I know you shouldn’t judge a book by its cover, and I’m sorry to my primary school teacher who tried to instil this in me from an early age, but sometimes I do and I really can’t help it.
One of these times, was when Throw The Goat’s album Black Mountain landed in my inbox (journalists don’t deal in physical copies any more) and I did, instantly judge them. On their name, the way they looked and the way the promo track sounded. I then, shamefully, shuffled the album to the back of my review pile and only came to it later.
I’ll take this opportunity to apologise to Throw The Goat and to my primary school teacher because had I listened to her all those years ago I would have heard the album sooner and realised that it was not to be judged on first impressions.
The album begins with ‘Southeast Bound’, a track that immediately sets the dirty rock tone for the rest of the album. Initially, when the vocals first hit, I must admit the track did make me laugh but as I listened further I realised that my laugh was almost expected if not welcomed. The album often walks a fine line between serious and comedic, often dipping more than its toe into the comedic side of things. Tracks such as ‘Havin’ a Beer’ and ‘Beef‘ are obviously displays of the band deciding to not take everything altogether seriously. By no means is Black Mountain a straight comedy album though, it’s just got a strong tongue in cheek element that could almost be likened to the subject matter of Turbonegro.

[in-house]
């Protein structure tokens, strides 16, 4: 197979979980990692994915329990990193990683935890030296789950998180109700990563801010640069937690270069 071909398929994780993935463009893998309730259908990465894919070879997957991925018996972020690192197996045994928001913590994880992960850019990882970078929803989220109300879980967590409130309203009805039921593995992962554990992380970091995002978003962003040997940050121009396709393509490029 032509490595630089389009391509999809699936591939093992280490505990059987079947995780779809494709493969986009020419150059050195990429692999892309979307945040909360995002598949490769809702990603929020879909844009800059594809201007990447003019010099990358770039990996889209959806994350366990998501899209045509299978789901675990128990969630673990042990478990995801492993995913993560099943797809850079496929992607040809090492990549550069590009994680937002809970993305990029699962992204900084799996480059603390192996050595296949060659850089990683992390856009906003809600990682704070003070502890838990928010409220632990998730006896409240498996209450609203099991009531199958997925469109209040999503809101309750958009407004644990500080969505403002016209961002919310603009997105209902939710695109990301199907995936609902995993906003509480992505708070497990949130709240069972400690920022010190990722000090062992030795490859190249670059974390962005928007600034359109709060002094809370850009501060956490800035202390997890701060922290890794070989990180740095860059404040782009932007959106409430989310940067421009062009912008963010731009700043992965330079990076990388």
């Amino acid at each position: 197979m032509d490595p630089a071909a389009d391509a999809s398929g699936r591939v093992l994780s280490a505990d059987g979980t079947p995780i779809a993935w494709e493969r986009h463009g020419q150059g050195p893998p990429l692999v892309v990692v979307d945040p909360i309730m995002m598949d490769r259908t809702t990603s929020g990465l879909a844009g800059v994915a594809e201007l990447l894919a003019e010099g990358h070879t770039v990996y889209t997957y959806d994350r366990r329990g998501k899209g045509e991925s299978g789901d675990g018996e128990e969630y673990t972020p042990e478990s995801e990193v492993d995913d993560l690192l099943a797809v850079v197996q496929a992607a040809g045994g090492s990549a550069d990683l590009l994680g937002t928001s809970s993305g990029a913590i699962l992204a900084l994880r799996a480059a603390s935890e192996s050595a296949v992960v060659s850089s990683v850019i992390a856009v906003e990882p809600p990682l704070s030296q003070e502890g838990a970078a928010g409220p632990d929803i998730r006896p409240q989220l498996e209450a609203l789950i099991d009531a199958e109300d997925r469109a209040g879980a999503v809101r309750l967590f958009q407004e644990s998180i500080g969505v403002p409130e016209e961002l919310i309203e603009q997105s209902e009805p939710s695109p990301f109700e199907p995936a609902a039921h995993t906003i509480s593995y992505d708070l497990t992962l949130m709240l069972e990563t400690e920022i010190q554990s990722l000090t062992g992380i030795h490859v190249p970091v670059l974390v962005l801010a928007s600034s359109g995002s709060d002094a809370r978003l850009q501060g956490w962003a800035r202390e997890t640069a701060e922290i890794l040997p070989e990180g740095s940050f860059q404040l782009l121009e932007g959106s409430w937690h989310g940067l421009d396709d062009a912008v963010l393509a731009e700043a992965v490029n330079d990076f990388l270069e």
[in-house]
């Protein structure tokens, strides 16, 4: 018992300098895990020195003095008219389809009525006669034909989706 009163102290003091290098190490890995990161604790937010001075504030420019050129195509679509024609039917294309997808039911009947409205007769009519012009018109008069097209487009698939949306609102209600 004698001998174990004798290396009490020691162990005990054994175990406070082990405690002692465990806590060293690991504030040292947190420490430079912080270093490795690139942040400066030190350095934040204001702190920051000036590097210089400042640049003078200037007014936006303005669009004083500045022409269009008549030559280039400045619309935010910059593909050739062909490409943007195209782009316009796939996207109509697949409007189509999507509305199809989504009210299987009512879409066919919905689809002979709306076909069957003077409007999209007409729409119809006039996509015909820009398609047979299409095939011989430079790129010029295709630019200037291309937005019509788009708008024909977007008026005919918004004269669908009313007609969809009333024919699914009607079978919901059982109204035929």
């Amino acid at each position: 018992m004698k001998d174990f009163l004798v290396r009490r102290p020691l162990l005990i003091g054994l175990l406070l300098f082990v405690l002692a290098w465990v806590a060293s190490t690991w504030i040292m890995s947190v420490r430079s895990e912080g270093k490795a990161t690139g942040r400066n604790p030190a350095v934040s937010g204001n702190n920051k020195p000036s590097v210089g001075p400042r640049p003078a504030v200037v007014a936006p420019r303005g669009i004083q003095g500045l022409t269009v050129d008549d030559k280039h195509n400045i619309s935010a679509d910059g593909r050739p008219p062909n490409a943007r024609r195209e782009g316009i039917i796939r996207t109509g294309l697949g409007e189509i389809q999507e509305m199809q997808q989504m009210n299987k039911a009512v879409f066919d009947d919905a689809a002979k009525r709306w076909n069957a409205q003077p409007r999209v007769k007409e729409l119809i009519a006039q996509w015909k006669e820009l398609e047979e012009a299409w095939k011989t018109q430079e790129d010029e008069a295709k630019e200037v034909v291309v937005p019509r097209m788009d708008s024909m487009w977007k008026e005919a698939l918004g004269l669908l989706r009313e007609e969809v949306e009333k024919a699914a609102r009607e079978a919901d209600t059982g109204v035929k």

Musically speaking comedy is left firmly behind though, the riffs are heavy, the melodies are surprisingly catchy and the solos will literally strip you naked with their sleazy tone. Although the lads in Throw The Goat seem to enjoy a laugh and have no shame in admitting that, they certainly take their music seriously. Many influences are also heard within Black Mountain, there’s some desert rock (think Queens Of The Stone Age and Eagles Of Death Metal), some punk and even some poppy elements.
The chorus in ‘Predictable‘ is anything but what its title suggests, it has a pop-punk hook to it that surprisingly incites a sing-along and what is even more surprising is that this moment is not stand alone within the album. There are also moments when the riffs are ever so slightly tinted with a grunge sound as well, it seems that the band have spread their influential net far in the name of a stronger release.
By the end of the album I had grew a little tired of the band’s sound but that comes down to personal preference more than anything else and even if I had grew complacent I could still see the potential market for Throw The Goat. Their market is in the beer swilling, beef loving, dirty rockers amongst you, the ones who prefer to continue their rager into the next day without so much as a second thought for personal hygiene or altering their cut-off camo shorts and bare chested ensemble.